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Boat racers on the Pepacton

October 15, 2012


Chris Gilbride / Mercedes Padilla (718) 595-6600

DEP Hosts United States Adventure Racing Association National Championship on Pepacton Reservoir

Race Marks First Time Reservoir Opened for Adventure Racing Competition

Nearly 1,000 Recreational Permits Issued During Record Boating Season

The New York City Department of Environmental Protection this past weekend hosted the 2012 United States Adventure Racing Association (USARA) National Championships on the Pepacton Reservoir, in Delaware County. More than 165 competitors from around the nation kicked off the 30-hour, 100 mile race with a 12-mile canoe paddle during which racers navigated a series of checkpoints on the reservoir. Competitors then raced along an obstacle-course-like route hiking, cycling, navigating by compass, and rappelling down rock faces over the 100-mile course. The race ended at the Hudson Valley Resort in Kerhonkson, Ulster County. The event marks the first time the Reservoir has been opened for an adventure racing competition. In 2009, DEP launched a recreational boating pilot program on the Cannonsville Reservoir. This year, DEP expanded the program to the Neversink, Pepacton and, Schoharie reservoirs. Prior to 2009, only metal rowboats with DEP issued tags were allowed on the reservoirs and only for fishing. The 2012 boating season was the most successful to date. This year, DEP issued nearly 1,000 boat tags, of which 45 percent went to individuals from outside of the watershed and 10 percent went to individuals from outside of New York State. The strong boating season was a boon to local businesses that steam clean the boats and to those that provide tourism related services.

“The expanded recreational boating program has opened the doors for opportunities like the USARA National Championship in which hundreds of participants and observers got the chance to enjoy the scenic Pepacton Reservoir as backdrop for adventure racing,” said Commissioner Strickland. “We look forward to more events like this and to working with local communities to promote recreational opportunities that help bring people to the watershed and support local businesses.”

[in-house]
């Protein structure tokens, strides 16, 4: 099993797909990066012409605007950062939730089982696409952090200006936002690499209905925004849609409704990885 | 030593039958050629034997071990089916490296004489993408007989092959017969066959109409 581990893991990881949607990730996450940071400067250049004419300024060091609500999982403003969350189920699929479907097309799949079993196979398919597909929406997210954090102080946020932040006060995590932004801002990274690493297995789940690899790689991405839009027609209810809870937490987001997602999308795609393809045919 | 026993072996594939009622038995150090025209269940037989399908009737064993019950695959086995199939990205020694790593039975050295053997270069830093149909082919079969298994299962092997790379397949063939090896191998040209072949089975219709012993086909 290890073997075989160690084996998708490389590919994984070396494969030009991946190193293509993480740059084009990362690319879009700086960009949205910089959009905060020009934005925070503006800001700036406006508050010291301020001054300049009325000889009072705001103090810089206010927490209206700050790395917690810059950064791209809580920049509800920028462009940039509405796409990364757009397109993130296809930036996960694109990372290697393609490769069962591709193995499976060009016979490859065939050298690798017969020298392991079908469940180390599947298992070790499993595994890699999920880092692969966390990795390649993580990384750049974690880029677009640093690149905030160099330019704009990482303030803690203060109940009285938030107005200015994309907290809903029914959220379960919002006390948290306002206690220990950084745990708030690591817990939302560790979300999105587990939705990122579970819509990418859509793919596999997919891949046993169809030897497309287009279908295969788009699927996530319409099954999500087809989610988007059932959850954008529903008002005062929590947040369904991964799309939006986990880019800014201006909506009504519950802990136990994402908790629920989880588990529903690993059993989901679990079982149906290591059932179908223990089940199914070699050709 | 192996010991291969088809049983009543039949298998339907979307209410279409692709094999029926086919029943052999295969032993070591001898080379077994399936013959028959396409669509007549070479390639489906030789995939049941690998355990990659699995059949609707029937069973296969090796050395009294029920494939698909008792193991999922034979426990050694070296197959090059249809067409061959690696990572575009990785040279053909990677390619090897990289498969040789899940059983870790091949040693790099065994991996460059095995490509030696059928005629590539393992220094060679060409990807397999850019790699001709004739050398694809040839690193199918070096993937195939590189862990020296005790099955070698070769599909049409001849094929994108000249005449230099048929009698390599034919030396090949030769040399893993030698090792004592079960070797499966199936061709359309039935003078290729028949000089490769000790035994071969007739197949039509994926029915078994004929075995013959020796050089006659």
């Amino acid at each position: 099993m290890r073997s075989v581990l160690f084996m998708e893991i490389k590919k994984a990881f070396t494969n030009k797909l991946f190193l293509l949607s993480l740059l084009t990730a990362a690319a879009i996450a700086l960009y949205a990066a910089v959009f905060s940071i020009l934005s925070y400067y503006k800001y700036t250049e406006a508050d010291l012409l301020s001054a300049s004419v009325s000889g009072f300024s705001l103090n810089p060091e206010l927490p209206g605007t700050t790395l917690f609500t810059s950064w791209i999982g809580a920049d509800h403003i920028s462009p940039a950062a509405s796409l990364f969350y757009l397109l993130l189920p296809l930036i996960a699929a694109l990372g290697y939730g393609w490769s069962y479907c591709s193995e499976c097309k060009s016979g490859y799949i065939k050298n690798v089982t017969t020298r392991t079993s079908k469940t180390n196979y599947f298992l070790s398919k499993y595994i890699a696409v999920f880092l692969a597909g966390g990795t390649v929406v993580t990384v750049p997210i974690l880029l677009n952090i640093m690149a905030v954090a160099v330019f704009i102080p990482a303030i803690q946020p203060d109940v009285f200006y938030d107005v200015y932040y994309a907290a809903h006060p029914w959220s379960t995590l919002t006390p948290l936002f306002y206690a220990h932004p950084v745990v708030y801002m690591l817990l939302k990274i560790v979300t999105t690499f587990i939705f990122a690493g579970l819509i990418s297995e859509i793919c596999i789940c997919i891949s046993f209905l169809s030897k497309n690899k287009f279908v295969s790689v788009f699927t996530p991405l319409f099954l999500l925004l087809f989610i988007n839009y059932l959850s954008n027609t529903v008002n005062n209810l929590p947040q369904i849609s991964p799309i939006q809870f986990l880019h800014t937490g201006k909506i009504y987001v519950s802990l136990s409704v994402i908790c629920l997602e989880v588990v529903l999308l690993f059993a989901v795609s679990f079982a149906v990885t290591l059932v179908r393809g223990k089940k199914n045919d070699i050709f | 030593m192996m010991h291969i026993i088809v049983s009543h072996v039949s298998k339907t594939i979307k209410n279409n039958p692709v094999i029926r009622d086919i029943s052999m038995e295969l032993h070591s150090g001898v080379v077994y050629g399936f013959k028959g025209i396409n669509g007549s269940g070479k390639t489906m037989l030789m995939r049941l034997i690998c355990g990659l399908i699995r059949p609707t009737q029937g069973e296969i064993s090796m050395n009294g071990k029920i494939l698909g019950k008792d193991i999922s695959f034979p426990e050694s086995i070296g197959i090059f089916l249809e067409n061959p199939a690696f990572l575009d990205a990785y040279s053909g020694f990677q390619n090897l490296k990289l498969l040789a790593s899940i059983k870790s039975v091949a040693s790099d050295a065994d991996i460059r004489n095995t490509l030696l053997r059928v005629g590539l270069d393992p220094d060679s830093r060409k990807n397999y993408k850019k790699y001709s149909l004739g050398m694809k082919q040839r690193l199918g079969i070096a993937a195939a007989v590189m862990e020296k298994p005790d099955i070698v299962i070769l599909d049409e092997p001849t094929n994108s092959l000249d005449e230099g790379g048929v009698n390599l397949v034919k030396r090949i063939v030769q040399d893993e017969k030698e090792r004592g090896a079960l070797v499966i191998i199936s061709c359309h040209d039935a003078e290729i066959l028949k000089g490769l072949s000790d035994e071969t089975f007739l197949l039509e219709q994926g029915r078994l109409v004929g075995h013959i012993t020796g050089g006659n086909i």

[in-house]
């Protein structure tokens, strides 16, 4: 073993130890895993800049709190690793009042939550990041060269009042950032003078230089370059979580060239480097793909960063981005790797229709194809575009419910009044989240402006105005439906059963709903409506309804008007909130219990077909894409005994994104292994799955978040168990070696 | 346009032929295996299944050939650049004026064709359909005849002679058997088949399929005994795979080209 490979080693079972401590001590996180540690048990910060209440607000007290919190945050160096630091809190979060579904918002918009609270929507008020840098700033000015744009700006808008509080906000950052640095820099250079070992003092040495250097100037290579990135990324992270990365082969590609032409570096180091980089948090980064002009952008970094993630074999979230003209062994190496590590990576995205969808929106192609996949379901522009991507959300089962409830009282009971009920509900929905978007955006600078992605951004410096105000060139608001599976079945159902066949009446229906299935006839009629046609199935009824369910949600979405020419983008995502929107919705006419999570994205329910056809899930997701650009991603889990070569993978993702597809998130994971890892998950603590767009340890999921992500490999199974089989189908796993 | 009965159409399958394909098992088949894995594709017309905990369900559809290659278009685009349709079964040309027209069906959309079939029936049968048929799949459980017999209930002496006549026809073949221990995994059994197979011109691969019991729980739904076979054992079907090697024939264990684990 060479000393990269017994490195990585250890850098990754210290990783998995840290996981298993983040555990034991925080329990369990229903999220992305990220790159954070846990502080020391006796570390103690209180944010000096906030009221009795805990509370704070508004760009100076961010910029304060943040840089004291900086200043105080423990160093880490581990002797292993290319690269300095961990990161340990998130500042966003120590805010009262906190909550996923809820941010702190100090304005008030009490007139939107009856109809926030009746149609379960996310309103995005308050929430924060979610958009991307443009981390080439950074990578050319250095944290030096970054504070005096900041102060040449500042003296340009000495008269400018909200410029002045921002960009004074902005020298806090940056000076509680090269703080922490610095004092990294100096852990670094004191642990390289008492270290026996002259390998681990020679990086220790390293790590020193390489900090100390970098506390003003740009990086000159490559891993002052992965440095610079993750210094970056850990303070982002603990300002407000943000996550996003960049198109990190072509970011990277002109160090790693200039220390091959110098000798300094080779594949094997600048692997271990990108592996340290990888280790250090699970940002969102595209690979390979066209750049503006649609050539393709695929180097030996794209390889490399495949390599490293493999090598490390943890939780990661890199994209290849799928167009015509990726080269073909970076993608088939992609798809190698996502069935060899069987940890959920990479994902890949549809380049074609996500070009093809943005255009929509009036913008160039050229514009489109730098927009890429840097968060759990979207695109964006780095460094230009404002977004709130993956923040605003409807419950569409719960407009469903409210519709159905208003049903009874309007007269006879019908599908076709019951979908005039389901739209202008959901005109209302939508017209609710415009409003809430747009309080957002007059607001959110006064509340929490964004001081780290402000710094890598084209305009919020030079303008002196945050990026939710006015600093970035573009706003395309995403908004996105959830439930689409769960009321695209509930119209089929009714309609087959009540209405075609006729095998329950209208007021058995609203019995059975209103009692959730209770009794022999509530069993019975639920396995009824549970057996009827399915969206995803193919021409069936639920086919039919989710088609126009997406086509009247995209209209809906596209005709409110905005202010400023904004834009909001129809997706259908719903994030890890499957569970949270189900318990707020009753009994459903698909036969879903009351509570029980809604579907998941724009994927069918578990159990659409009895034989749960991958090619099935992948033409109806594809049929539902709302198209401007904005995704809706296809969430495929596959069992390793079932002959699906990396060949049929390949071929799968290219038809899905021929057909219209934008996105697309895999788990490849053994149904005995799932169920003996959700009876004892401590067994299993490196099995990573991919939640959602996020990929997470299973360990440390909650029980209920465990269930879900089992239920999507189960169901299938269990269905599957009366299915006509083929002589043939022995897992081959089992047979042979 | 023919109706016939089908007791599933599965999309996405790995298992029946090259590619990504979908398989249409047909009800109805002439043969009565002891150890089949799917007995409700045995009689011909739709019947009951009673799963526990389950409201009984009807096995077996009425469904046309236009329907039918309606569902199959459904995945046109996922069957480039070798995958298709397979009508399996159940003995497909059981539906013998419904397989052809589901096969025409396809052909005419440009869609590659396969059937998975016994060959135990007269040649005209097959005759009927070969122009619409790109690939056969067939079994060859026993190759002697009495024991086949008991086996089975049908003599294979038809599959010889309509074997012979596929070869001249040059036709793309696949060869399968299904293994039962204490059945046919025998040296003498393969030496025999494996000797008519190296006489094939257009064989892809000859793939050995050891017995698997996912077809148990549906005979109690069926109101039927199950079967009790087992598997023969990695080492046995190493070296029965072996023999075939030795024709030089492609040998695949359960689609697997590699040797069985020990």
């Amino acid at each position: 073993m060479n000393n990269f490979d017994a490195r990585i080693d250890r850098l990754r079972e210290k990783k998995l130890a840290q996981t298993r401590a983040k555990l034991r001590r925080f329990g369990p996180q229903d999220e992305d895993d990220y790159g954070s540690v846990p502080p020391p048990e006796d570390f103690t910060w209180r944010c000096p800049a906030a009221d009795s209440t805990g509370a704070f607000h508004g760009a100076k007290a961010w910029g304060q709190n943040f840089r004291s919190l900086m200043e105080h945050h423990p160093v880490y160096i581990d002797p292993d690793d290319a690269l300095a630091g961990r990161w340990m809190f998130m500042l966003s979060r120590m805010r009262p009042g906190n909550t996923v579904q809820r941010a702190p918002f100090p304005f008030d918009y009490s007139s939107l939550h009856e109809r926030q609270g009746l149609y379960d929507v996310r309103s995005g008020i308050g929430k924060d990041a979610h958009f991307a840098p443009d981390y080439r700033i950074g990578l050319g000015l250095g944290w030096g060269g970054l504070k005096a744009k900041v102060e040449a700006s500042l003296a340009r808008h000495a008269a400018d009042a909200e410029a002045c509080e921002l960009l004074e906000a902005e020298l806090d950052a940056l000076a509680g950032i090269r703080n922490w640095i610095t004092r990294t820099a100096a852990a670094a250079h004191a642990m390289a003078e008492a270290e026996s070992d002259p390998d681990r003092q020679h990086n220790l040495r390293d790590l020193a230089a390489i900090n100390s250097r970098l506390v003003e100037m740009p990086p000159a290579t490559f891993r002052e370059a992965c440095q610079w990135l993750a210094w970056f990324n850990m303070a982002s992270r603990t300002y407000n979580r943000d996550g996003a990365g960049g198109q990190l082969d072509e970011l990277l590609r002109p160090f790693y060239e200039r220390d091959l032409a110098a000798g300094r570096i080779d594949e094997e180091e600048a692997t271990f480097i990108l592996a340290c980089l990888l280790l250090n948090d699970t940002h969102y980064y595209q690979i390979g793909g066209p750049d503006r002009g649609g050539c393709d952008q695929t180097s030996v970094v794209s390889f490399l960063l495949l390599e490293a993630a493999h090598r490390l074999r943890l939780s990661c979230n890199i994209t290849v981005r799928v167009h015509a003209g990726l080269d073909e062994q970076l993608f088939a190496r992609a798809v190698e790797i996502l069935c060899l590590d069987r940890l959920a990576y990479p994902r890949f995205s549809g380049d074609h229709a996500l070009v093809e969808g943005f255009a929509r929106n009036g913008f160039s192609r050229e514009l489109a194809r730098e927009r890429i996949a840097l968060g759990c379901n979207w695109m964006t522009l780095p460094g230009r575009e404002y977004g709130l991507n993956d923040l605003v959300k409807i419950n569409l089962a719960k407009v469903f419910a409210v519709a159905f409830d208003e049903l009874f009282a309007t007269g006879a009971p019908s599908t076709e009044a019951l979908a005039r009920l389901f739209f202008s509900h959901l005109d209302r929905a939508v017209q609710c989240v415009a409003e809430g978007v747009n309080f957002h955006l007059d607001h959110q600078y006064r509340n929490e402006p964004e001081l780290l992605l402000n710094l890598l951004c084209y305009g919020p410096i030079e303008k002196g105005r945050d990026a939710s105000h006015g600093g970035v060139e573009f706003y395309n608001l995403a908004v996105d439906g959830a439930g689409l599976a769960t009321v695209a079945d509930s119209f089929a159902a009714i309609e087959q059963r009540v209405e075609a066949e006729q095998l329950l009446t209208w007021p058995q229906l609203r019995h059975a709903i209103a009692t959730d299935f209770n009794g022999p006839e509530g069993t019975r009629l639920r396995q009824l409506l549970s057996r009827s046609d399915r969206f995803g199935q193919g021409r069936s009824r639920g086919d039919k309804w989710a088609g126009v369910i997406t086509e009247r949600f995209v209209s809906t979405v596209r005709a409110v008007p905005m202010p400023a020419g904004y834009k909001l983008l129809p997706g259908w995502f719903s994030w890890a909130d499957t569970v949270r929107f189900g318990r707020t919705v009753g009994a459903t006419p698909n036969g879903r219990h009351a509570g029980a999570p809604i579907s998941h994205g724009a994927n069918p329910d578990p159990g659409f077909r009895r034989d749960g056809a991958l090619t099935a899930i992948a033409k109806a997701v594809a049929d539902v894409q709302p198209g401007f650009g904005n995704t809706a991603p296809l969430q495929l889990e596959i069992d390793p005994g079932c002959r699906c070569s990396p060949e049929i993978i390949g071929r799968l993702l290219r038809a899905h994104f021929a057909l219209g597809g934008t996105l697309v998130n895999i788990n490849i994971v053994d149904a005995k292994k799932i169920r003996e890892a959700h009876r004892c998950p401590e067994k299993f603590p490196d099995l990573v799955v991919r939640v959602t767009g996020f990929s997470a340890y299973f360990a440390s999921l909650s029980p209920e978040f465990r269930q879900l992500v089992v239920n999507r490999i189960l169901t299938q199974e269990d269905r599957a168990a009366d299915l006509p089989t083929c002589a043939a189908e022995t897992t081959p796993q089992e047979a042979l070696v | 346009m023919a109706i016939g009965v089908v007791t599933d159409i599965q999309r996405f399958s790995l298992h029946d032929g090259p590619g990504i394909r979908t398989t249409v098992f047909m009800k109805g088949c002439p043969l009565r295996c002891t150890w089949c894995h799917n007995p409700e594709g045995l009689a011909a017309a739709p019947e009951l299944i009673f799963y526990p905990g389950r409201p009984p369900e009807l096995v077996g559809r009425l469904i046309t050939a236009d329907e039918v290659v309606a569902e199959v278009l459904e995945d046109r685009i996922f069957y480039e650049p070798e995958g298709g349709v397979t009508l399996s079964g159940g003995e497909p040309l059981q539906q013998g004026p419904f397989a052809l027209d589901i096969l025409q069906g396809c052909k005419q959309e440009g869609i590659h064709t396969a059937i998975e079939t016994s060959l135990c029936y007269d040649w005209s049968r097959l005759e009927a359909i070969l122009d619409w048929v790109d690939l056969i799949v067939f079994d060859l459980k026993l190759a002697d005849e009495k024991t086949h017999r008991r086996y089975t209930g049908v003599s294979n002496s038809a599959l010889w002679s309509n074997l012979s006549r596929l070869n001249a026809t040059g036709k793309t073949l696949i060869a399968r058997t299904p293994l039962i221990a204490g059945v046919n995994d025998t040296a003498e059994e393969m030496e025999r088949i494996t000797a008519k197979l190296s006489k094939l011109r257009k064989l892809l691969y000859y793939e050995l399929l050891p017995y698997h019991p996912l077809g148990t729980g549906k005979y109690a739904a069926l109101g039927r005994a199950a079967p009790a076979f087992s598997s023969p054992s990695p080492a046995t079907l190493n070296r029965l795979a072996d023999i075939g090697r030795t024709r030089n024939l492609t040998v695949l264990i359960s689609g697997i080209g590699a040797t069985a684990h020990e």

“We are very fortunate to have been granted permission to use the Pepacton Reservoir for the paddling leg of our race,” said USARA Race Director, Rodney Villella. “The reservoir set the stage for the event and the fall colors added to the beauty of this great resource. The racers loved the paddling section and didn't let the cold and rainy weather at the start dampen their spirits. We are also very thankful that we had two DEP police boats on the water during the event making sure everyone was safe and sound.”

Expanding recreational opportunities in the watershed is one of the goals outlined in Strategy 2011-2014, a far-reaching strategic plan that lays out 100 distinct initiatives that will ensure DEP is the safest, most efficient, cost-effective, and transparent water utility in the nation. The plan is available on DEP's website at www.nyc.gov/dep.

This year, 983 recreational boating tags were issued and included 697 kayaks, 241 canoes, 31 rowboats, two sculls, and 12 small sailboats. Permits were available free of charge at DEP’s website and required a certification that the boat had been steam cleaned by a certified vendor. Tags were issued to 70 individuals from New York City as well as boaters hailing from Massachusetts, Vermont, Connecticut, New Jersey, Pennsylvania, Kentucky, Ohio, North Carolina, Georgia, Kansas and Florida. The Pepacton Reservoir was the most popular launch site with over 650 permits issued, followed by the Neversink, Cannonsville and Schoharie.

Since 2003, DEP has significantly expanded the amount of City-owned land within the watershed that is open for recreation. Currently, approximately 108,000 acres — more than double the amount available in 2003 – is open to the public. This comprises more than two-thirds of City-owned property in the watershed. Of the 108,000 total acres open for recreation, 75,000 are land areas and 33,000 are on water. Most of the City’s newly acquired property is open to the public for activities such as hunting, hiking and fishing, as well as economic activities like hay cropping.

DEP manages the city’s water supply, providing more than one billion gallons of water each day to more than nine million residents, including eight million in New York City, and residents of Ulster, Orange, Putnam and Westchester counties. This water comes from the Catskill, Delaware, and Croton watersheds that extend more than 125 miles from the City, and the system comprises 19 reservoirs, three controlled lakes, and numerous tunnels and aqueducts. DEP employs nearly 6,000 employees, including almost 1,000 scientists, engineers, surveyors, watershed maintainers and others professionals in the upstate watershed. In addition to its $68 million payroll and $153 million in annual taxes paid in upstate counties, DEP has invested more than $1.5 billion in watershed protection programs—including partnership organizations such as the Catskill Watershed Corporation and the Watershed Agricultural Council—that support sustainable farming practices, environmentally sensitive economic development, and local economic opportunity. In addition, DEP has a robust capital program with a planned $13.2 billion in investments over the next 10 years that creates up to 3,000 construction-related jobs per year. For more information, visit www.nyc.gov/dep, like us on Facebook at www.facebook.com/nycwater, or follow us on Twitter at www.twitter.com/nycwater.

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